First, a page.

The Women's Foundation of Minnesota is sponsoring a national conference. For men.

The foundation is lead sponsor this week of "The Many Faces of Manhood," a conference in Bloomington organized by A Call to Men that will explore "healthy, respectful manhood in athletics, education, incarceration, fatherhood, faith communities and issues of gender."

Founded in 1983, the Women's Foundation is the oldest and largest statewide women's foundation in the nation dedicated to growing equality for women and girls. Six years ago, it opened its governing board to men after deciding that ensuring opportunity, safety and leadership for girls and women required both sexes at the table.

Throwing their weight behind a conference for men is another step in that direction, said Mary Beth Hanson, the foundation's vice president of external relations.

"To end violence and guarantee safety for girls and women, we have to meaningfully engage boys and men as partners and leaders in the movement," she said.

Work to achieve gender equity and end violence generally has been viewed as a movement by women, for women. Many men didn't "understand how to engage or see a place for themselves in this work," Hanson said.

But now the movement has evolved to the point where it's increasingly calling to sons, husbands, brothers and fathers to take on more visible roles, she said.

"By supporting and encouraging men's engagement in gender issues, we are making that safer, more equitable world possible, which benefits everyone," Hanson said.

The Women's Foundation is covering the cost of 100 attendees at the conference, to be held Thursday and Friday at the Hilton Minneapolis-St. Paul Airport at the Mall of America. Organizers expect about 350 to go, mostly men.

Speakers at the two-day conference include Tony Porter, CEO of A Call to Men; Ramsey County Attorney John Choi; Ed Heisler, executive director of Duluth-based Men as Peacemakers; Saanii Hernandez, vice president of the Women's Foundation; and Beth Richie, professor of criminology at the University of Illinois-Chicago.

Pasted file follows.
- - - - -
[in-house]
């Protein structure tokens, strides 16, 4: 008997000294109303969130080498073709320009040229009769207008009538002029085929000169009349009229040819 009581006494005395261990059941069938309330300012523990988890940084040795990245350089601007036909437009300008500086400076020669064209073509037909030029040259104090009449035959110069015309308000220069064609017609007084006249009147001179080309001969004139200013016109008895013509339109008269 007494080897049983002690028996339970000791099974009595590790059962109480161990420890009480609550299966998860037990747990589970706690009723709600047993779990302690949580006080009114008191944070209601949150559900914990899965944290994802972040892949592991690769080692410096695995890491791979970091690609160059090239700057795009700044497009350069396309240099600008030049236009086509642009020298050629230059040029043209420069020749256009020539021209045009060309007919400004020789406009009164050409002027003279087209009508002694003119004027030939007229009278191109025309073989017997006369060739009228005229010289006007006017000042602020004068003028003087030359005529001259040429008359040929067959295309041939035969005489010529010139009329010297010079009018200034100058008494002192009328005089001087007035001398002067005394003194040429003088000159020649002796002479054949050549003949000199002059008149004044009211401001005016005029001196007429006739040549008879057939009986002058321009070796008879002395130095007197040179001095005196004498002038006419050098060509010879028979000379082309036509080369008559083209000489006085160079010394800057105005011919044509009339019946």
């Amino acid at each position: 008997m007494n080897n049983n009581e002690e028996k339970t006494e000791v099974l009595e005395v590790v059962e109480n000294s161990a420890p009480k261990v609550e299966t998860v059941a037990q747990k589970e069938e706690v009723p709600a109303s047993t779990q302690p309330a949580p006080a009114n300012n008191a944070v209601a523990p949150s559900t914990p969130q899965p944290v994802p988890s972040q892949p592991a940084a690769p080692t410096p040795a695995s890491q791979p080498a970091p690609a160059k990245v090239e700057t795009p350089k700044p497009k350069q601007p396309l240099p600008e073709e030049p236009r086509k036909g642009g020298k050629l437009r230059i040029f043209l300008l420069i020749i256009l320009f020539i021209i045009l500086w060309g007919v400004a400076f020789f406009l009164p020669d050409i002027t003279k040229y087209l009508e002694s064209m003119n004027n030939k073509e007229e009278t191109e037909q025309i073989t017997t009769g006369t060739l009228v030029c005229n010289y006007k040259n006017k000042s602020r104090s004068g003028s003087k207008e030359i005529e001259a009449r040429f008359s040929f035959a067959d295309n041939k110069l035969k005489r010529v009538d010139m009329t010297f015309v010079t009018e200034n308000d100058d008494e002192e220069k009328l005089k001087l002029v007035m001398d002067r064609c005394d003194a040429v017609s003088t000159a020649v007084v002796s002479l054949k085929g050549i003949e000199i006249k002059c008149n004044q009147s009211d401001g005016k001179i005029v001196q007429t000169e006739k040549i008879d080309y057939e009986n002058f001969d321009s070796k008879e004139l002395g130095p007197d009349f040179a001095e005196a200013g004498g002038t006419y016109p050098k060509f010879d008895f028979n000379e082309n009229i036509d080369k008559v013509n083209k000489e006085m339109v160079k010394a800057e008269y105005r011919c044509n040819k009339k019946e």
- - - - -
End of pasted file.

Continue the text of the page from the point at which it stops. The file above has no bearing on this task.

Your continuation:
"At this conference, we will focus on men being their authentic selves. The more we promote healthy manhood, the more we decrease violence against women and girls," Porter said.

Opening the 'man box'

New York-based A Call to Men, founded in 2002, is a project of the nonprofit Tides Center. It's a violence prevention organization that promotes "healthy, respectful manhood" and has worked with the U.S. military, the United Nations, the major professional sports leagues, nonprofits and church groups.

Porter said his message isn't for the small group of men who assault women. Rather, it's meant to address the collective socialization of nearly all men that, he said, "creates fertile ground for violence."

He called it the "man box" and reached into his own past for examples.

"Growing up as a boy, we were taught men have to be tough, have to be strong, have to be courageous, dominating, no pain, no emotions with the exception of anger and definitely no fear. Men are in charge, which means women are not," Porter said during a TED Talk.

He recalled comforting his crying 5-year-old daughter, but impatiently telling his sobbing 5-year-old son to get ahold of himself and "act like a man."

"When boys are told not to cry or feel, there are long-term lasting negative effects on their health and relationships," according to the nonprofit.

Research by the Harvard School of Public Health has found that those who suppress emotions are one-third more likely to die prematurely than those who regularly express what they are feeling.

'Out in front of the violence'

As a New York social worker at a drug and alcohol treatment center, Porter watched domestic violence counselors and advocates speak with his clients. He said that work, while vital, is reactionary.

"Maybe it's time to get out in front of the violence and prevent it from happening," Porter said. "To do that, I really had to work with men — not the men perpetrating the violence but the majority of men. We don't perpetrate the violence but we are silent to the violence."